“First, Meciar was able to use the early period of painful economic transition to convince people that there are was an easier way. He presented himself as the defender and advocate of people’s interests and cultivated the illusion that he could lead them to a better future. The learning process was very important. And people learned the hard way. Over the years, more and more of them could see the empty promises, the unfulfilled expectations. So Meciar, in a way, helped the country educate itself in democracy and to mature rather quickly.
The second factor was the democratic opposition, which was not so strong and not united at the beginning. Then, from the mid-1990s, Meciar forced us to become a real alternative. We convinced the voters that it was possible to defeat and replace Meciar through elections, and then to get the country on the right track, securing us a place in united Europe.”
The elections on 25 and 26 September 1998 led to the ousting of Meciar. The new coalition government under Prime Minster Mikulas Dzurinda put European integration at the very top of its list of priorities. After six years of increasing isolation, Slovakia wanted to catch up with the frontrunners. Figel was appointed Deputy Foreign Minister and chief negotiator.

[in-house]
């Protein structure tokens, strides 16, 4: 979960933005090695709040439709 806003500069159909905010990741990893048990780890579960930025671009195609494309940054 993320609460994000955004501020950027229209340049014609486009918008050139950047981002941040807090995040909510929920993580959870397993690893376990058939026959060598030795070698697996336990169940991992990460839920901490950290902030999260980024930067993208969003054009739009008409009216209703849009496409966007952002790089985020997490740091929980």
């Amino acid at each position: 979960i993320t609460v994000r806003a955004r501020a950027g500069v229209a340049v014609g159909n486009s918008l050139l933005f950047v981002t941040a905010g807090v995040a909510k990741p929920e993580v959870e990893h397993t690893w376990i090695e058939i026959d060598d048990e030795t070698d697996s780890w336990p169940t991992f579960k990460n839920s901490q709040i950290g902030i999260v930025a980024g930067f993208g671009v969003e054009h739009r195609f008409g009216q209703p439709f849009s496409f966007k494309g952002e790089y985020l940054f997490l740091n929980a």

“Even under Meciar there were some structures established, like the office for the approximation of the acquis or the office of the chief negotiator, and some technical expert groups, but there was no real political work behind [the process]. We really had to remake the whole system and to start from zero, to work hard to get invited to start negotiations and then to work through chapter by chapter.”
At the December 1999 Helsinki Summit, the EU recognised Slovakia’s progress and invited the country to open accession negotiations. At the opening session on 15 February 2000, under the Portuguese Presidency, the atmosphere was “very warm and positive towards us,” Figel recalls. “We felt there was a momentum. The EC genuinely wanted to show that nobody was disadvantaged and the process was open to all the candidate countries.”
Under Jan Figel’s leadership as chief negotiator, Slovakia finished negotiations in time to join the EU together with the first group of candidate countries on 1 May 2004, a mere five and a half years after the ousting of Meciar.
“Integration starts at home, not in Brussels. And at home means that people have to embrace the same principles and values as United Europe in the west … We have to prove by concrete steps, decisions of society, where we belong, what we stand for. This is the major test we have to pass as an independent country … It’s beneficial to do it for ourselves. Europe is not about funds or financial arrangements. It’s about people and values.”
Jan Figel is currently EU Commissioner for Education, Training, and Culture. In the autumn of 2009 he will return to Bratislava to lead the Christian Democratic Movement (KDH).